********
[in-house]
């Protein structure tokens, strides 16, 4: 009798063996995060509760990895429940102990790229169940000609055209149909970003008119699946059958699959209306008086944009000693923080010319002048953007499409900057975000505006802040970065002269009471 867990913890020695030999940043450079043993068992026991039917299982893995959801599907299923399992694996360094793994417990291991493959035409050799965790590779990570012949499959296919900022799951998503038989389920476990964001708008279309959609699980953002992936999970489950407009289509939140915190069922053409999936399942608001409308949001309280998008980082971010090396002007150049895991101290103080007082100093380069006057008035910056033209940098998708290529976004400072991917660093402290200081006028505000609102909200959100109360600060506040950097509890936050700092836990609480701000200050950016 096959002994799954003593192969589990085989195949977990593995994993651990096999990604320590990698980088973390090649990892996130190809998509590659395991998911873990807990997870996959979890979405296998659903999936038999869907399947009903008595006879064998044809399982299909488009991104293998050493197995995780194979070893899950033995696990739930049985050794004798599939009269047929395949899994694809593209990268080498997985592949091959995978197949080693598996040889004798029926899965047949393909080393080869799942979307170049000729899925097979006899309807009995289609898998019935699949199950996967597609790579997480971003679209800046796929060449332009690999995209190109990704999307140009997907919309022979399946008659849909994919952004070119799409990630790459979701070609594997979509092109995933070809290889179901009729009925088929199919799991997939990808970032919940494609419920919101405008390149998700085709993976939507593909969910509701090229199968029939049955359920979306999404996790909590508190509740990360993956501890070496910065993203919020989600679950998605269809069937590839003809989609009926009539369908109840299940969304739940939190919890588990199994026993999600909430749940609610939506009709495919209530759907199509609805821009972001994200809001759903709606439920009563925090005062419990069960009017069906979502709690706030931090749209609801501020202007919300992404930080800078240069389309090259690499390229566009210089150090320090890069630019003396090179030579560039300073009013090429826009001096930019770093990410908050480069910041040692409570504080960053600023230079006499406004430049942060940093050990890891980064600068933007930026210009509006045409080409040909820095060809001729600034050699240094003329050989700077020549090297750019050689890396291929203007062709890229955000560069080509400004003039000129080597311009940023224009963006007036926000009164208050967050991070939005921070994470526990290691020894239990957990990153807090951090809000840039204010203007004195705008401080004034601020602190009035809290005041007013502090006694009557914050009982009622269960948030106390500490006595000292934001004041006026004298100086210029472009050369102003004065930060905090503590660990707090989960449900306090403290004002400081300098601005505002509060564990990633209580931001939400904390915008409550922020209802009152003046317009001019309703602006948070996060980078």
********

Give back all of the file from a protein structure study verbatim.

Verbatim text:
[in-house]
């Protein structure tokens, strides 16, 4: 009798063996995060509760990895429940102990790229169940000609055209149909970003008119699946059958699959209306008086944009000693923080010319002048953007499409900057975000505006802040970065002269009471 867990913890020695030999940043450079043993068992026991039917299982893995959801599907299923399992694996360094793994417990291991493959035409050799965790590779990570012949499959296919900022799951998503038989389920476990964001708008279309959609699980953002992936999970489950407009289509939140915190069922053409999936399942608001409308949001309280998008980082971010090396002007150049895991101290103080007082100093380069006057008035910056033209940098998708290529976004400072991917660093402290200081006028505000609102909200959100109360600060506040950097509890936050700092836990609480701000200050950016 096959002994799954003593192969589990085989195949977990593995994993651990096999990604320590990698980088973390090649990892996130190809998509590659395991998911873990807990997870996959979890979405296998659903999936038999869907399947009903008595006879064998044809399982299909488009991104293998050493197995995780194979070893899950033995696990739930049985050794004798599939009269047929395949899994694809593209990268080498997985592949091959995978197949080693598996040889004798029926899965047949393909080393080869799942979307170049000729899925097979006899309807009995289609898998019935699949199950996967597609790579997480971003679209800046796929060449332009690999995209190109990704999307140009997907919309022979399946008659849909994919952004070119799409990630790459979701070609594997979509092109995933070809290889179901009729009925088929199919799991997939990808970032919940494609419920919101405008390149998700085709993976939507593909969910509701090229199968029939049955359920979306999404996790909590508190509740990360993956501890070496910065993203919020989600679950998605269809069937590839003809989609009926009539369908109840299940969304739940939190919890588990199994026993999600909430749940609610939506009709495919209530759907199509609805821009972001994200809001759903709606439920009563925090005062419990069960009017069906979502709690706030931090749209609801501020202007919300992404930080800078240069389309090259690499390229566009210089150090320090890069630019003396090179030579560039300073009013090429826009001096930019770093990410908050480069910041040692409570504080960053600023230079006499406004430049942060940093050990890891980064600068933007930026210009509006045409080409040909820095060809001729600034050699240094003329050989700077020549090297750019050689890396291929203007062709890229955000560069080509400004003039000129080597311009940023224009963006007036926000009164208050967050991070939005921070994470526990290691020894239990957990990153807090951090809000840039204010203007004195705008401080004034601020602190009035809290005041007013502090006694009557914050009982009622269960948030106390500490006595000292934001004041006026004298100086210029472009050369102003004065930060905090503590660990707090989960449900306090403290004002400081300098601005505002509060564990990633209580931001939400904390915008409550922020209802009152003046317009001019309703602006948070996060980078």